As she takes on her "dream job", Noeline Taurua isn't one to hold grudges.
Taurua was unveiled today as the 11th coach of the Silver Ferns, after weeks of speculation that she was the obvious — and probably only — candidate to replace Janine Southby.
She's contracted until the 2019 World Cup, and will also continue in her head coach role at the Sunshine Coast Lightning.
Taurua was also the leading contender to take the Ferns job back in 2015, but missed out after one of the worst administrative blunders in New Zealand sports history.
Despite her standout record, Taurua didn't even make the final shortlist of two in that flawed process and the inexperienced Southby was handed the reigns.
Today's decision will go some way towards repairing the damage, but Taurua emphasised she had moved on quickly from that snub.
"Three years is a long time," said Taurua. "A lot has happened since then and I have no hangups about anything. I'm looking forward to where it could go now, and where we could go for World Championships."
Taurua even implied that missing out, though painful at the time, was a blessing in disguise, as she coached the Southern Steel to an ANZ Premiership title before back to back triumphs across the Tasman with the Lightning.
"I'm very open to the fact that some times aren't the right time," said Taurua. "Because of that I've been able to learn and grow, not only as a coach, but also as a person. I feel that the skills that I've learnt over the last three years have probably set me up better in this role than maybe if I was here previously.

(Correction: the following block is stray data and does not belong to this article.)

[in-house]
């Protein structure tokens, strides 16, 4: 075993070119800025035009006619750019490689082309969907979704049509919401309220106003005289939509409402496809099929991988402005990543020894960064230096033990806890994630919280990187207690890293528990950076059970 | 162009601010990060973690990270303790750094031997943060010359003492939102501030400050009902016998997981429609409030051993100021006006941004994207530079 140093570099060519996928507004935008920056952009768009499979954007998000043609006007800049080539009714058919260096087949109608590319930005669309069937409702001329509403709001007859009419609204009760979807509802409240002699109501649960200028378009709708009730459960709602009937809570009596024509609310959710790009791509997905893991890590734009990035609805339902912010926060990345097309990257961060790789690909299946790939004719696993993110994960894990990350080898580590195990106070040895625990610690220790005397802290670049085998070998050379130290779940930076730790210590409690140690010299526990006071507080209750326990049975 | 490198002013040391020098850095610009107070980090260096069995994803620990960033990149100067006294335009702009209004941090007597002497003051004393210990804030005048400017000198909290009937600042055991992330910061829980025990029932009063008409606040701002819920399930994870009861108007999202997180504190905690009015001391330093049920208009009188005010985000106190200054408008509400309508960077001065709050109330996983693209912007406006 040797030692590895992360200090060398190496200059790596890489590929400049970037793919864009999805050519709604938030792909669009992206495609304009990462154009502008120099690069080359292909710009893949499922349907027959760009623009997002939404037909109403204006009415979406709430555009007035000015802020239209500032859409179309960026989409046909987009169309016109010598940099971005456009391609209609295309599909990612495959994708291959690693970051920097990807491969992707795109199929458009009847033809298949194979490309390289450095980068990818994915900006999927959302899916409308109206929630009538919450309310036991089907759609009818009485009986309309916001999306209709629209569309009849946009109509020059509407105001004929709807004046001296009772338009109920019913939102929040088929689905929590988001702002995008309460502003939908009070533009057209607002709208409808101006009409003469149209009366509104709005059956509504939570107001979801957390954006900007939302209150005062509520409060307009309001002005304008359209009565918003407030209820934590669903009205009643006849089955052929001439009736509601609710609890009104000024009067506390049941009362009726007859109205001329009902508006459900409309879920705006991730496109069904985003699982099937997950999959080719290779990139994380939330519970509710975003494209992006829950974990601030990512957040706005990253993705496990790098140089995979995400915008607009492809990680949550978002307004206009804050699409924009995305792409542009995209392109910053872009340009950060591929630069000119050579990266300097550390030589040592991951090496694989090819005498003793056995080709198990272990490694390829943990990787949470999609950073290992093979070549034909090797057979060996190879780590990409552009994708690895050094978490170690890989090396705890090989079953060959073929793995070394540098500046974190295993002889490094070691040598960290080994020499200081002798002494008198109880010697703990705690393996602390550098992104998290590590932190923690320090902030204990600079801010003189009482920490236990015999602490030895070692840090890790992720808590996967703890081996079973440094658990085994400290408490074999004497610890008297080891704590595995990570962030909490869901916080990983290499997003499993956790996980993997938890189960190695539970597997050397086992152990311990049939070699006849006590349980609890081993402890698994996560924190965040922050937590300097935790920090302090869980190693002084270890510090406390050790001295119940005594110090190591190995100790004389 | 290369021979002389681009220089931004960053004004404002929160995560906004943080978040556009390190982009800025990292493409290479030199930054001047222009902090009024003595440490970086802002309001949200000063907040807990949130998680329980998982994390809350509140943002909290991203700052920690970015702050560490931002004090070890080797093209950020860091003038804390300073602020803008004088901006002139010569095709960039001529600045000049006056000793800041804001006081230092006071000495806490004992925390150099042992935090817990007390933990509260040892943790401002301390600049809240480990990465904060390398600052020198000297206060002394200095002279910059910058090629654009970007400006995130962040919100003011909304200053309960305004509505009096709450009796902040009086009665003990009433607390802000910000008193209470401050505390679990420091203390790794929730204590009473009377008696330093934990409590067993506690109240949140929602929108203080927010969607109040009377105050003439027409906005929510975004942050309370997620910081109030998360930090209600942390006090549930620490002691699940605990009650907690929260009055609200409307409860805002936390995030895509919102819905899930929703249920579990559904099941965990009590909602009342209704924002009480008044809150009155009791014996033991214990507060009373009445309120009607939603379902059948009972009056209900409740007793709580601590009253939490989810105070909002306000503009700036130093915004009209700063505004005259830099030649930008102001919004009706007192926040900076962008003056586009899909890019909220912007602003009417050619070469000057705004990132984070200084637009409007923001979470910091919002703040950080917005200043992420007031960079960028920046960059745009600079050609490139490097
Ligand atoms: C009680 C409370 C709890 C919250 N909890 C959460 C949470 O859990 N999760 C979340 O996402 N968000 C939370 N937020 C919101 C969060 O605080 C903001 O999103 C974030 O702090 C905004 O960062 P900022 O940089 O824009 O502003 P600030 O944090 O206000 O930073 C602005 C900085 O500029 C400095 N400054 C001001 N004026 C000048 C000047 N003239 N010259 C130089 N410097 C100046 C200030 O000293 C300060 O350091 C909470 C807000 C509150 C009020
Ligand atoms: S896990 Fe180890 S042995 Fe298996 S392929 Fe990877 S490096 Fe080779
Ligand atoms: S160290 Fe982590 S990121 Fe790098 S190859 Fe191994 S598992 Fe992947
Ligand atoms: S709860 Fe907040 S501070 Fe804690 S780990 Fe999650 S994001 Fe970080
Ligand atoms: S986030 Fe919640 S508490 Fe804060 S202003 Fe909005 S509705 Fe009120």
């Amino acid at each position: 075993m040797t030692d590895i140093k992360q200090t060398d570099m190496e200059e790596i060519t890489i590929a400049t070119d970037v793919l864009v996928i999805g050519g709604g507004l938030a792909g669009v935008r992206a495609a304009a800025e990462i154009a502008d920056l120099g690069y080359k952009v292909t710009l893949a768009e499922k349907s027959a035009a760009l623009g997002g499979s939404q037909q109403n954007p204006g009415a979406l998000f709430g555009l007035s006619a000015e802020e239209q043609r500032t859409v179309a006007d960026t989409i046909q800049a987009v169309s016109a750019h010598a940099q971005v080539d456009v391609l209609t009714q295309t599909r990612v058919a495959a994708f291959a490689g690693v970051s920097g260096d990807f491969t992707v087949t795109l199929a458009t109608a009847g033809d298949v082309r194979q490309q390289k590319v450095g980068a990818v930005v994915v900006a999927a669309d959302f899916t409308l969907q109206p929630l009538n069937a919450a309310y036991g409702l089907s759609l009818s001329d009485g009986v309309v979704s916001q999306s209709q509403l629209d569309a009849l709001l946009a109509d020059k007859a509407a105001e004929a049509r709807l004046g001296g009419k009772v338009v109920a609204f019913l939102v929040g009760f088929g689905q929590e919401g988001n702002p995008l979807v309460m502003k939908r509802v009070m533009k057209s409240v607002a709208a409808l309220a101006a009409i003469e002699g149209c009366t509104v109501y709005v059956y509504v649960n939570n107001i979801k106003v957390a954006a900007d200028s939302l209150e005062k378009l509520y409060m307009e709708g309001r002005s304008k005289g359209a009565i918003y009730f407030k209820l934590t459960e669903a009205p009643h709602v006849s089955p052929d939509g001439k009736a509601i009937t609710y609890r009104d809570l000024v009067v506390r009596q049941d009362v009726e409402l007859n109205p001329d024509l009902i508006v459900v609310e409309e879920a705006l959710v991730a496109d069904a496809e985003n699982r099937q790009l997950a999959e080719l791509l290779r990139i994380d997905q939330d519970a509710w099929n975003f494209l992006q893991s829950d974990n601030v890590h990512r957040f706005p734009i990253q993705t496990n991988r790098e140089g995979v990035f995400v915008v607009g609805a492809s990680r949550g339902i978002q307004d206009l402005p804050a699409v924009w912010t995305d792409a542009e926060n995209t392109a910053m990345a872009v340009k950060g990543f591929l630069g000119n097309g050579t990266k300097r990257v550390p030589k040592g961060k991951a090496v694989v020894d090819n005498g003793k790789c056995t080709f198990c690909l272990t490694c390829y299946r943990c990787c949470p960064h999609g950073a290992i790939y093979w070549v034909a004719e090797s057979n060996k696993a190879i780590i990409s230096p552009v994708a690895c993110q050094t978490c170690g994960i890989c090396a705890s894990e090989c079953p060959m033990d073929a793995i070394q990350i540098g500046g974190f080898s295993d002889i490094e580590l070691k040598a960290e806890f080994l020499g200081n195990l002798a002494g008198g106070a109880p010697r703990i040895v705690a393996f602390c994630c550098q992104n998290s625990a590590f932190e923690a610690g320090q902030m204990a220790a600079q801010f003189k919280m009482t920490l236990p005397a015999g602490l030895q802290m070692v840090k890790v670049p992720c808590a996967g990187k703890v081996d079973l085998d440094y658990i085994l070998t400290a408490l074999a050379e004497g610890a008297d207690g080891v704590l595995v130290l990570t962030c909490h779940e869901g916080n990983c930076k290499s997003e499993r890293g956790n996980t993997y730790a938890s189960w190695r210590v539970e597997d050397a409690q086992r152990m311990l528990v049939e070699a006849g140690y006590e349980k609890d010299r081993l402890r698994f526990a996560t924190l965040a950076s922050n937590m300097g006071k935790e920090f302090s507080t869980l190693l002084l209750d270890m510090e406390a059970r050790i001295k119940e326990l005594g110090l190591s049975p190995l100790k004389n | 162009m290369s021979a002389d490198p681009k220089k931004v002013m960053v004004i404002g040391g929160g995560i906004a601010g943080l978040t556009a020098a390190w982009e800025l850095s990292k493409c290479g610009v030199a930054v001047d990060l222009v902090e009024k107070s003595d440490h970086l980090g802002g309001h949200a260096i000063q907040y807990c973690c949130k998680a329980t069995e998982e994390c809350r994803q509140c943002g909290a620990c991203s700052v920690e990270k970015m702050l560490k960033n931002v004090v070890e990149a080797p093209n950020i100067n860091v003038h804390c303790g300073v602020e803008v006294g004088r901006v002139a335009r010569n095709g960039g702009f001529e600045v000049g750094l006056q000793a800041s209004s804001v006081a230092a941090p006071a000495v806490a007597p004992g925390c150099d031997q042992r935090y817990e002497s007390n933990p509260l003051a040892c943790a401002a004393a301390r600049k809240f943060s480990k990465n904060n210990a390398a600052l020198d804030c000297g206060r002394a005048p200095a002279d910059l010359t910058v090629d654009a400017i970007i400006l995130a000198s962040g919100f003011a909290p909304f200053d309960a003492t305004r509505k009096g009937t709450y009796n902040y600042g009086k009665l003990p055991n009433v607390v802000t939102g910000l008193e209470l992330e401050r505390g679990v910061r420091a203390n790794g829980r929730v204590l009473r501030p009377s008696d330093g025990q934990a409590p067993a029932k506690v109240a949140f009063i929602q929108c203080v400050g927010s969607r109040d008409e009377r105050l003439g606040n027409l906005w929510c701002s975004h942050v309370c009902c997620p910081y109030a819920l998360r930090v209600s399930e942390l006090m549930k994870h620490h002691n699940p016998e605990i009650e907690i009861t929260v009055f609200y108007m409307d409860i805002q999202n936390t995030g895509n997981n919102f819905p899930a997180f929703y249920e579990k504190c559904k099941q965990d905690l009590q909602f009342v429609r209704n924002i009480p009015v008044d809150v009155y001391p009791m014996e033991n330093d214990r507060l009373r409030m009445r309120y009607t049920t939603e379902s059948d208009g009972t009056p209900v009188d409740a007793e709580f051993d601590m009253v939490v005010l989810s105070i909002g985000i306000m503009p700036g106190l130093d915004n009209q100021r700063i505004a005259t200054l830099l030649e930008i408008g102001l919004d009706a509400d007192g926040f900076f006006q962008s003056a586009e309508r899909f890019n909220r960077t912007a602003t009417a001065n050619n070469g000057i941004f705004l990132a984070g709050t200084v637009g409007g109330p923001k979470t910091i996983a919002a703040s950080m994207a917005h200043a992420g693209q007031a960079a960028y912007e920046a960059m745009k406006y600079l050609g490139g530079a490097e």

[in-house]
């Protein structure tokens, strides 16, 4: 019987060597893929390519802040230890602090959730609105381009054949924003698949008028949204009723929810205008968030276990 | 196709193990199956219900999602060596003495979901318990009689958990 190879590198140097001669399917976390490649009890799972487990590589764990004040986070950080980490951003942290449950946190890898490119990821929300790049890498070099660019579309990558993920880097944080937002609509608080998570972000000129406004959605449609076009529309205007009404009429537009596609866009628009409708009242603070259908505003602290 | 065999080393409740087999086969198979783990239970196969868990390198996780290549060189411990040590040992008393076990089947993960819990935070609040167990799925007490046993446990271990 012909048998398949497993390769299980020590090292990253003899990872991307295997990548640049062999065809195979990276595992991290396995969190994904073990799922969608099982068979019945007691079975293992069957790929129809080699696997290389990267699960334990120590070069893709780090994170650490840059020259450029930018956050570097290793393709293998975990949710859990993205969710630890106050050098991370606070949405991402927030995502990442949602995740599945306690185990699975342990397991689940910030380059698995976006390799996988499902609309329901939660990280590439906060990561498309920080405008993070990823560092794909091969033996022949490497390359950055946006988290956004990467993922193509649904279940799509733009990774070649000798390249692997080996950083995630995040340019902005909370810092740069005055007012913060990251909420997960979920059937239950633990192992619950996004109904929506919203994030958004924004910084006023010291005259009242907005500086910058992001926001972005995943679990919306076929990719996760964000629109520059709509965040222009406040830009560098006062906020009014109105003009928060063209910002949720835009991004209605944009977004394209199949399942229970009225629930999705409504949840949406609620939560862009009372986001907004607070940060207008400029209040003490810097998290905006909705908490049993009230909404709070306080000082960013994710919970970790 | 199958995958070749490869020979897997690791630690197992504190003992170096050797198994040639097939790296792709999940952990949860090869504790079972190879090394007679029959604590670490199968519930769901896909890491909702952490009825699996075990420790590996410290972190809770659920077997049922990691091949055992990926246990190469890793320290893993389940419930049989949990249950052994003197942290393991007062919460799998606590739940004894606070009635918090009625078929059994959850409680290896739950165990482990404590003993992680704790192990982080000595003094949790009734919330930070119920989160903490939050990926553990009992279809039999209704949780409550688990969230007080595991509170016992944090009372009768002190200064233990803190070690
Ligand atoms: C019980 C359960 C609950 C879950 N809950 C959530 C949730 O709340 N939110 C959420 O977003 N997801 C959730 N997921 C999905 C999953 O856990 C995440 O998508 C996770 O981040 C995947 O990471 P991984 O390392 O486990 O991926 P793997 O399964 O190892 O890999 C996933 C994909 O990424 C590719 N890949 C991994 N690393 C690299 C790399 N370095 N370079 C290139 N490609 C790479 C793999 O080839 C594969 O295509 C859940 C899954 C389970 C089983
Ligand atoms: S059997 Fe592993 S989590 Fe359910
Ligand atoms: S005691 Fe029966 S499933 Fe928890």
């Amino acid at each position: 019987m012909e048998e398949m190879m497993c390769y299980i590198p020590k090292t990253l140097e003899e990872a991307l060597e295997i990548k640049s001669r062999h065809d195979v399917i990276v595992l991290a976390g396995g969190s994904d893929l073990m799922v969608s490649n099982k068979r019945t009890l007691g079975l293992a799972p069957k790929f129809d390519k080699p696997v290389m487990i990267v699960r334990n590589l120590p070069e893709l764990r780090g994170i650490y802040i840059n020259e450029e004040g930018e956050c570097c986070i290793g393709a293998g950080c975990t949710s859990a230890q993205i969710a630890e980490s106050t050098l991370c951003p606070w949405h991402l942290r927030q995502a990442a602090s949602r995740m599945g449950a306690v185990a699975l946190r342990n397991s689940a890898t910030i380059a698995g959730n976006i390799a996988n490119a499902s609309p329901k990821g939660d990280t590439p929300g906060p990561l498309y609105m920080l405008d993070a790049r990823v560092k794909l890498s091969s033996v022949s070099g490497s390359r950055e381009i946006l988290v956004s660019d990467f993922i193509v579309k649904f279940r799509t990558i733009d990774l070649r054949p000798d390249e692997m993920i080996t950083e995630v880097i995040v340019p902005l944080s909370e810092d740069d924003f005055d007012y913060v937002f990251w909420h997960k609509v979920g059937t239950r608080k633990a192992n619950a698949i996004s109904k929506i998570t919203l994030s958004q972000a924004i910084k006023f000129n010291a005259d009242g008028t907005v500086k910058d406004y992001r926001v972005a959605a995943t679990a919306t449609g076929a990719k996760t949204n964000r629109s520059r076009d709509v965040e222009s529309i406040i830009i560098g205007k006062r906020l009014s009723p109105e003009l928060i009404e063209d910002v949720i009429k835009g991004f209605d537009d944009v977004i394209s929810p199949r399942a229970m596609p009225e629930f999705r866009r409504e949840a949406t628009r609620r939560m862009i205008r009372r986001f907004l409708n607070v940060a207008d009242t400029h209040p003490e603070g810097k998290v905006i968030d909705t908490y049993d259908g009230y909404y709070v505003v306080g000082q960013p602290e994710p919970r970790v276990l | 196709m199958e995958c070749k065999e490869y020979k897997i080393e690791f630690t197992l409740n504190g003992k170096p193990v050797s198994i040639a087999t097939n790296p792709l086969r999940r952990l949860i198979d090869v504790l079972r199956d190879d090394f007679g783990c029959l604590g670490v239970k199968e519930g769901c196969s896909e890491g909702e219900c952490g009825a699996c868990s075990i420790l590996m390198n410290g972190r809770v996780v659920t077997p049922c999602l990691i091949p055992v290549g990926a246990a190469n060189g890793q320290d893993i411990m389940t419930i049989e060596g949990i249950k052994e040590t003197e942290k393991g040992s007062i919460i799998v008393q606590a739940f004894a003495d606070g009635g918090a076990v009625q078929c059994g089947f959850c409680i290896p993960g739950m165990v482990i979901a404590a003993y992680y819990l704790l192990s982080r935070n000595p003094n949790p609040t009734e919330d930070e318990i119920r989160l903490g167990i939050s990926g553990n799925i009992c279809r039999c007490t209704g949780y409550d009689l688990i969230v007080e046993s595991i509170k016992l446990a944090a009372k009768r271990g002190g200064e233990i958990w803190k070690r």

"My life has not revolved about netball, or Netball New Zealand," added Taurua with admirable honesty. "But I am so passionate about netball, and, like anything in life, when you do go for a job and you miss out, you need to reflect on things that you could do better. That moment was just a moment in time, [but] it made me think about me as a coach, why I coached, and what the purpose was."
Taurua has regularly had the midas touch in her coaching career, but deflected talk that she was going to save the sport.
"It will be challenging [and] the time frame is very limited," said Taurua. "But the brand of the Silver Ferns is huge and why I played netball, why I am here. I'm looking forward to getting on the boat and moving forward."
Taurua will be able to call upon Laura Langman and Casey Kopua, but was coy about the role she played in their return.
"I've known them both since they were 16," said Taurua. "[But] I don't know if I persuaded them. At the end they need to make those decisions themselves."
Taurua hopes to appoint an assistant coach next week and will also lean heavily on the ANZ Premiership coaches to monitor players.
Netball NZ CEO Jennie Wyllie is confident that Taurua's unique dual commitment is viable.
"It was about getting the right person," said Wyllie. "We have landed with that person, and the [Ferns] are in safe hands. We have gone into a truck load of detail in terms of how it is going to work."
Wyllie added that the Ferns' eligibility rules were still under review, but didn't expect that the recent exemptions granted to Langman and Maria Folau would be the first of many.
"Our number one priority remains our own talent pathway," said Wyllie. "We needed to put some experience back into the group, [so] providing an exemption to a couple of players was a short term requirement and we will see where that heads."
But that's the future. Today was Taurua's day in the sun, and what a ride it is going to be.